2.The Old Testament is to be studied under the three specific divisions our Lord recognized:

1.Law,
2.Prophets, and,
3.Psalms.

3.The New Teatment’s contents fall logically into three divisions:

1. the historical,
2.doctrinal, and
3.prophetic books.

Let it be remembered that the Bible specifically states that the Law and the Prophets, were till John or Christ, but in no instance is such said of the Psalms. Rather and instead the New Testament authorizes that they be taught and men admonished in them in this age. These are the general divisions of the Bible, rightly divided, that enable men to teach and preach and testify in a way that they need “not to be ashamed” – II Tim. 2:15.

1 Comment

Filed under Commentary

BIBLE ANALYSIS


I.THE NEW TESTAMENT

The New Testament is also to be studied for right divisions.
Paul instructed Timothy:

“Study to shew thyself approved unto God, a workman that needeth not to be ashamed, rightly dividing the word of truth” (II Tim. 2:15)

Follow the meaning of this passage. If there is a way to rightly divide the word, there is a way to wrongly divide the word. We, each and every one stands responsible for proper division and for teaching others what we think we know. We will stand before a righteous and sinless Jesus and give account for our knowledge or lack of knowledge. There are many that take this responsibility too lightly and blithely lead some to destruction.

When men study under right divisions they are likely to come to right conclusions and arrive at truth on any particular subject. But when men study the Bible under wrong divisions they are likely to come to wrong conclusions, hence become entangled in error on any particular Bible subject. Much of the world’s confusion in religious error is due to a disregard for intelligent rules and principles of Bible interpretation. If it was necessary for Timothy to study the Bible under right divisions, that he might not be ashamed rightly dividing (or dissecting) the Word of truth, is it not reasonable that men should still give much thought to a study of the Bible under right divisions?

Although there is no inspired statement concerning what the right divisions of the New Testament are, it seems logically to fall under three divisions, manifesting the trinity of things alike in the Old and New Testaments, as in the Bible as a harmonious whole. The three ligical divisions into which the New Testament falls are:

1.The historical books
2.The doctinal books
3.The prophetic books.

1.The Historical Books

The first five books of the New Testament compose the historical books. They may be so classified because, in the main, they give an inspired historical record of two things:

1.the ministry of John the Baptist in preparing the way for Christ to come and establish His church, and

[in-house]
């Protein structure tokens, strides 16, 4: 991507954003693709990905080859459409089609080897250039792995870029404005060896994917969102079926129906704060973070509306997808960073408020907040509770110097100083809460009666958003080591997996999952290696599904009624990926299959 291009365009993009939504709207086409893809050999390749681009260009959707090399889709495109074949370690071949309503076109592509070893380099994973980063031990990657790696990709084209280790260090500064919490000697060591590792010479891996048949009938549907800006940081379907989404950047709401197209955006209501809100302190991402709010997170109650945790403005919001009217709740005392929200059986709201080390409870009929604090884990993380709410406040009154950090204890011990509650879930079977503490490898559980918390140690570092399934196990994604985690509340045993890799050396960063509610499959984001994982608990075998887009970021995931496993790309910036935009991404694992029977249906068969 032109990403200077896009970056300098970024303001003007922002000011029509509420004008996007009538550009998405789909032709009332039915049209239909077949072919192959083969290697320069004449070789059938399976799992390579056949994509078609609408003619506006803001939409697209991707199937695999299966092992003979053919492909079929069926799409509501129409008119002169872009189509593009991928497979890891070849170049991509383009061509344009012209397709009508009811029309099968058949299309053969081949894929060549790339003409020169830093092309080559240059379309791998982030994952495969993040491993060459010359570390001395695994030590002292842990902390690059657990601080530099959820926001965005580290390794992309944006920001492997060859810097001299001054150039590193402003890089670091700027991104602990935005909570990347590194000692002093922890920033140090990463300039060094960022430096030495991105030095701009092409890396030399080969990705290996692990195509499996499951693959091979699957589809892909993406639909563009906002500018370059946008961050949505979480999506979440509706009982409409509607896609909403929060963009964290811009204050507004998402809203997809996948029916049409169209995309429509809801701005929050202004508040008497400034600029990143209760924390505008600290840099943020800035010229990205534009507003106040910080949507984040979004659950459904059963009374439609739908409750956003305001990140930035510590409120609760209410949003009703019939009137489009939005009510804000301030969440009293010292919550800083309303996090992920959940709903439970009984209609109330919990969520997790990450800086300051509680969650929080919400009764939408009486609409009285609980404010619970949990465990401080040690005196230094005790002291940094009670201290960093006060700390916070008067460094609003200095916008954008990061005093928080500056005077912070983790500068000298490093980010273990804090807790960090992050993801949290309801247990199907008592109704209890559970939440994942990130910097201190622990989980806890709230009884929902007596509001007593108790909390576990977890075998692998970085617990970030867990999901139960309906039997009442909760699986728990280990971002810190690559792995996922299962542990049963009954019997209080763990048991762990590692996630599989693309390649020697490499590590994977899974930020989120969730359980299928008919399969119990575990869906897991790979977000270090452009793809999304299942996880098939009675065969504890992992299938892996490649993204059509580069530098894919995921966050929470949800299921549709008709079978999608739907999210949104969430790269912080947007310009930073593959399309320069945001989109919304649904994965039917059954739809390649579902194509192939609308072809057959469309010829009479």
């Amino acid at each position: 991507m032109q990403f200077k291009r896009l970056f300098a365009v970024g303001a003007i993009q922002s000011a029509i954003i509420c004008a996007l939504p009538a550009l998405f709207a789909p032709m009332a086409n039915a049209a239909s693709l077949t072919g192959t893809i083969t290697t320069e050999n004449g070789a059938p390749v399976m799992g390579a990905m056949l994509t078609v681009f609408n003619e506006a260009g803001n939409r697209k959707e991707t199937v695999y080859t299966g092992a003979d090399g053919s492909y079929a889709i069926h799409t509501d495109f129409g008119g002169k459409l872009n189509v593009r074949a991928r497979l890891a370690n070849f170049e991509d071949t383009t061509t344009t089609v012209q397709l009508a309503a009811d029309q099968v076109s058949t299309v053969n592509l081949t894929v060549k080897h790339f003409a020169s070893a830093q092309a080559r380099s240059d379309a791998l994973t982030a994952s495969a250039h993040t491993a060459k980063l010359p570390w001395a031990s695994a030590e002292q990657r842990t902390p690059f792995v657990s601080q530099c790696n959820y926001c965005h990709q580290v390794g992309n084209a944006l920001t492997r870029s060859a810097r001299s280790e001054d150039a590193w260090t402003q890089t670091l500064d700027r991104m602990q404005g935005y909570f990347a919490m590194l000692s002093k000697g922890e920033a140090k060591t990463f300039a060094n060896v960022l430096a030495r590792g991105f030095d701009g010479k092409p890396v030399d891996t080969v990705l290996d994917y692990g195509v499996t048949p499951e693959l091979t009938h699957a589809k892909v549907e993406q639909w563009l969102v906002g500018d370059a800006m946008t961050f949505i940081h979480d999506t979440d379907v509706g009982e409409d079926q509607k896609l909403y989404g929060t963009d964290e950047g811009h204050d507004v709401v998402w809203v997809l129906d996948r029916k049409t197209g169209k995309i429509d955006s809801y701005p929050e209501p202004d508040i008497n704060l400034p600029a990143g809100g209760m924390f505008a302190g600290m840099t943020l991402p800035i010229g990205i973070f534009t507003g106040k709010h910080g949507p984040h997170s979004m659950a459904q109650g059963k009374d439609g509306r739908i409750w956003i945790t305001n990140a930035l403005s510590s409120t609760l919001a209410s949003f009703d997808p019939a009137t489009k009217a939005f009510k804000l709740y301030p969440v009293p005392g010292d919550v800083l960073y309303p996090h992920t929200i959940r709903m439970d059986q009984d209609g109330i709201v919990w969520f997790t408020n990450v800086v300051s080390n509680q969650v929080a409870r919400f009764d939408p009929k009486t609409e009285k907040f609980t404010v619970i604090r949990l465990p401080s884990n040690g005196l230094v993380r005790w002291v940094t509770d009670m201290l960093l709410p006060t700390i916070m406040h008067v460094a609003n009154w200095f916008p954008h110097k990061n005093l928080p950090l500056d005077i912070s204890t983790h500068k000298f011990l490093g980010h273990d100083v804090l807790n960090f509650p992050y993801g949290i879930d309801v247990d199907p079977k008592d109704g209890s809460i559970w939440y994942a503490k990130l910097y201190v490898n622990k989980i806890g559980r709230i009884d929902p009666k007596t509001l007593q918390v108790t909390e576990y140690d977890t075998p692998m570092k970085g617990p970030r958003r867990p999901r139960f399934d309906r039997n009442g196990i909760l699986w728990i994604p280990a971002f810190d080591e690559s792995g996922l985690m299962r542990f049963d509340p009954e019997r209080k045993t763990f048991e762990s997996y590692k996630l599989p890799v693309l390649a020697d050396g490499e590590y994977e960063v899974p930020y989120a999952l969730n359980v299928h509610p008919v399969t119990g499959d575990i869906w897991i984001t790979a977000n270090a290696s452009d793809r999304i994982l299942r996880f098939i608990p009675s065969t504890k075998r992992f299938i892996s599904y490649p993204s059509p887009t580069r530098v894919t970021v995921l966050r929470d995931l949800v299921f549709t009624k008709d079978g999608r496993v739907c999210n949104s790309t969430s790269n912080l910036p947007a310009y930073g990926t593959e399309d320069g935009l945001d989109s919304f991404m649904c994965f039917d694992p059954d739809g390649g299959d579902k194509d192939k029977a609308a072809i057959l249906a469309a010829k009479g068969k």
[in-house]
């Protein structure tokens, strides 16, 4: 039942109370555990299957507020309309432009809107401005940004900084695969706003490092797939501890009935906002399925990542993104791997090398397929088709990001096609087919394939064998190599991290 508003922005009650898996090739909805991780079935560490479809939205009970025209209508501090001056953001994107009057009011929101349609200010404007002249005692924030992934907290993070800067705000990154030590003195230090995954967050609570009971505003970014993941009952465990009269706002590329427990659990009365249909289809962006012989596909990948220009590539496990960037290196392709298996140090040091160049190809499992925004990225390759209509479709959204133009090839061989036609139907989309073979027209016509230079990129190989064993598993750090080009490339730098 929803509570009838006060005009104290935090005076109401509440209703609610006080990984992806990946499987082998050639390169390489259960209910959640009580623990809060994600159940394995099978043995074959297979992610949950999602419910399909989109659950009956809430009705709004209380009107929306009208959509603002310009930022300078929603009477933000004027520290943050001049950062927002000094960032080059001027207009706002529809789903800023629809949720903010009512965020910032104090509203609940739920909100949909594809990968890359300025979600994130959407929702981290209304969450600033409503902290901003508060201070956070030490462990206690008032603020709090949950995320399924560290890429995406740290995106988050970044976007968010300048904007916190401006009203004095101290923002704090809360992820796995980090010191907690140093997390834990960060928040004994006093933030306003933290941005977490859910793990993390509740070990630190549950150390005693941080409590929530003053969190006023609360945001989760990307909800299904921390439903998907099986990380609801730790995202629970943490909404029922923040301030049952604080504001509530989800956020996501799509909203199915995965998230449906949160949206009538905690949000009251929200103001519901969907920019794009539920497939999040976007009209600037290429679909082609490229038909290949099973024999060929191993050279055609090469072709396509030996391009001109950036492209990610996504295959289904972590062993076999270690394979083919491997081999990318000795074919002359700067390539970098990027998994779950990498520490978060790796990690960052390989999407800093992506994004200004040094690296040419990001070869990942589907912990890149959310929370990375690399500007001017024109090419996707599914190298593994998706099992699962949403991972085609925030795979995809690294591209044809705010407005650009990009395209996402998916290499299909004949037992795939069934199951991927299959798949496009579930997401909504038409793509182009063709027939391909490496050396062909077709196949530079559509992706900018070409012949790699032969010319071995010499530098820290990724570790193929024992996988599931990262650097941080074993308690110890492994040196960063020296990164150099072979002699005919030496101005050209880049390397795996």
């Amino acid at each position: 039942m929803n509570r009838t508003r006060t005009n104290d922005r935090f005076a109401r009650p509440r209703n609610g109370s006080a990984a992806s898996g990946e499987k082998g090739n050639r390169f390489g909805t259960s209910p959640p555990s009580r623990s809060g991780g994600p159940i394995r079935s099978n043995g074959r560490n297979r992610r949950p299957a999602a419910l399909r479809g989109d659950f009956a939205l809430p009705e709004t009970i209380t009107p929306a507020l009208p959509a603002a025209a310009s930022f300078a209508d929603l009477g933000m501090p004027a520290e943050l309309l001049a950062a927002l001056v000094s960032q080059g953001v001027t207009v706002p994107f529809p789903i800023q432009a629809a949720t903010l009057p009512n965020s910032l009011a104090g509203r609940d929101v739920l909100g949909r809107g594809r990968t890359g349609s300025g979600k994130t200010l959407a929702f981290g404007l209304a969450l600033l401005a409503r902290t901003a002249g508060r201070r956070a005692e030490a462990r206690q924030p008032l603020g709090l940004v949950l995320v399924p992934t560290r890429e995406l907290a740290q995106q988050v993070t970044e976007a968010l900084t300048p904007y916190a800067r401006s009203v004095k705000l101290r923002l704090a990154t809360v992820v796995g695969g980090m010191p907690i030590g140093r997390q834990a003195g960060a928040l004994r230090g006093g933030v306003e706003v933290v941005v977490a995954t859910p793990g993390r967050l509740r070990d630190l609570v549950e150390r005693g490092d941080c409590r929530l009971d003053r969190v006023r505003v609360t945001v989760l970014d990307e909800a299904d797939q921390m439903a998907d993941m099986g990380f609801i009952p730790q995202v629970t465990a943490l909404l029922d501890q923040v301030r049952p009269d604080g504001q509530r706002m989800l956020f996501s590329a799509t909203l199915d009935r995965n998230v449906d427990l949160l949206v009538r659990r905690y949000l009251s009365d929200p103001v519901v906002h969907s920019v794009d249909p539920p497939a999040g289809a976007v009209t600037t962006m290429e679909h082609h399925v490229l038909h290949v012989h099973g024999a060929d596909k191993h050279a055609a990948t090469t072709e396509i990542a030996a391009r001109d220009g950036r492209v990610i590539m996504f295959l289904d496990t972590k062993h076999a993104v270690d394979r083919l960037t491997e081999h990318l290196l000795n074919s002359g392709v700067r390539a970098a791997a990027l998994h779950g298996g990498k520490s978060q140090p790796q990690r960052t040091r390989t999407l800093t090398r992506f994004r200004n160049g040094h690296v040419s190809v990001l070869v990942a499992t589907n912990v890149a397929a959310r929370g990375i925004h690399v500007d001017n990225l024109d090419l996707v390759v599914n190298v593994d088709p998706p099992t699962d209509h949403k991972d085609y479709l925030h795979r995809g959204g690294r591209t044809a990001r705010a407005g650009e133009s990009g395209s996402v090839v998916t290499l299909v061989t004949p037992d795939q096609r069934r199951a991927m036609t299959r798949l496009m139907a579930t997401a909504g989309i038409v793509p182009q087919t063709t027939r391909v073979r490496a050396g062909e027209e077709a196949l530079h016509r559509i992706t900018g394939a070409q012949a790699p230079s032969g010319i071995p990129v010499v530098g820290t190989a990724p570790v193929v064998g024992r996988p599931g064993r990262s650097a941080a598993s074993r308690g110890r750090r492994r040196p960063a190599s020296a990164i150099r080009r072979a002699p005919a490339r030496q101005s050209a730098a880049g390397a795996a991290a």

2.the personal ministry of Jesus and His establishing the church and how it began to function in carrying out the great commission after He returned to heaven.

For instance, the four gospels all give divine records of both the lives and works of John the Baptist and jesus in establishing and commissioning the Lord’s church. Then the book of Acts, the fifth book of the New Testament gives a history of how th Lord’s church began to function in carrying our Lord’s message to all nations, after she had been empowered by the Holy Ghost. There is some doctrine and some prolphecy in these five books, but in the main, their contensts are matters of divine historical record.

2.The Doctrinal Books

Every book of the New Testament from Romans through Jude was written to some person or group of persons concerning some particular doctrine or doctrinal matter. There are twenty-one of these books and their contents are primarily divinely inspired instructions on some specific subject.

For instance, the book of Romans was written to explain that justification came to Jew and Gentile alike, by faith in Jesus Christ, without one’s subscribing to the ceremonies of either the Law of Moses or laws of Christ, as means of acquiring salvation. Then the book of I Corinthians was written to correct some moral and doctrinal evils that had crept into the church at Corinth.

There is some history, authentic history, and some prophecy in these twenty-one doctrinal books, but they are primarily doctrinal and were not given for specific prophetic or historical reasons.

3.The Prophetical Books

The book of Revelation is the third logical division of the new Testament and is to be considered the New Testament guide for a study of things concerning the coming of our Lord and the end of this age. It has some history and some doctrine in it (for instance, the doctrine of the second coming of Christ), but it deals primarily with matters of prophetic nature and is therfore termned prophetic. Blessed is the person who reads, understands, and tries to abide by the teachings of this book of prophecy, the third logical division of the New Testament for purposes of study in rightly dividing the Word of truth.

Leave a comment

Filed under Commentary